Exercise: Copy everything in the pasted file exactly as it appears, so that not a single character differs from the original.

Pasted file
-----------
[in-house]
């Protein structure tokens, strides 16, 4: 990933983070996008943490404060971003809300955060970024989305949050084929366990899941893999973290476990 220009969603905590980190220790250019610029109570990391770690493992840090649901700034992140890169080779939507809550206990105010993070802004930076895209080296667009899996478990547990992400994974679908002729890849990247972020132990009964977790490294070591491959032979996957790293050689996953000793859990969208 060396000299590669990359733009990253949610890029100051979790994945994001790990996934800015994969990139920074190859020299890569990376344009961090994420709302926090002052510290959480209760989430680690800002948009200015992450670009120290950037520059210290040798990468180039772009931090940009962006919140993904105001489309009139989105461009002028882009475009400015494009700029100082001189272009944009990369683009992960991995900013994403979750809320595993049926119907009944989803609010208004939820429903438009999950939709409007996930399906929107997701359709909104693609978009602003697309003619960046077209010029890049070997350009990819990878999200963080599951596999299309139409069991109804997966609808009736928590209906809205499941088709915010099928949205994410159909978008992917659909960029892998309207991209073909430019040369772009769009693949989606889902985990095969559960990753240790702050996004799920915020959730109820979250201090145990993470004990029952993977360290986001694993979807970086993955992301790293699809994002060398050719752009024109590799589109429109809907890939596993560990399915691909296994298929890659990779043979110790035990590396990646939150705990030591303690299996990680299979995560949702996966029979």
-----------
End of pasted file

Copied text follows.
[in-house]
């Protein structure tokens, strides 16, 4: 990933983070996008943490404060971003809300955060970024989305949050084929366990899941893999973290476990 220009969603905590980190220790250019610029109570990391770690493992840090649901700034992140890169080779939507809550206990105010993070802004930076895209080296667009899996478990547990992400994974679908002729890849990247972020132990009964977790490294070591491959032979996957790293050689996953000793859990969208 060396000299590669990359733009990253949610890029100051979790994945994001790990996934800015994969990139920074190859020299890569990376344009961090994420709302926090002052510290959480209760989430680690800002948009200015992450670009120290950037520059210290040798990468180039772009931090940009962006919140993904105001489309009139989105461009002028882009475009400015494009700029100082001189272009944009990369683009992960991995900013994403979750809320595993049926119907009944989803609010208004939820429903438009999950939709409007996930399906929107997701359709909104693609978009602003697309003619960046077209010029890049070997350009990819990878999200963080599951596999299309139409069991109804997966609808009736928590209906809205499941088709915010099928949205994410159909978008992917659909960029892998309207991209073909430019040369772009769009693949989606889902985990095969559960990753240790702050996004799920915020959730109820979250201090145990993470004990029952993977360290986001694993979807970086993955992301790293699809994002060398050719752009024109590799589109429109809907890939596993560990399915691909296994298929890659990779043979110790035990590396990646939150705990030591303690299996990680299979995560949702996966029979």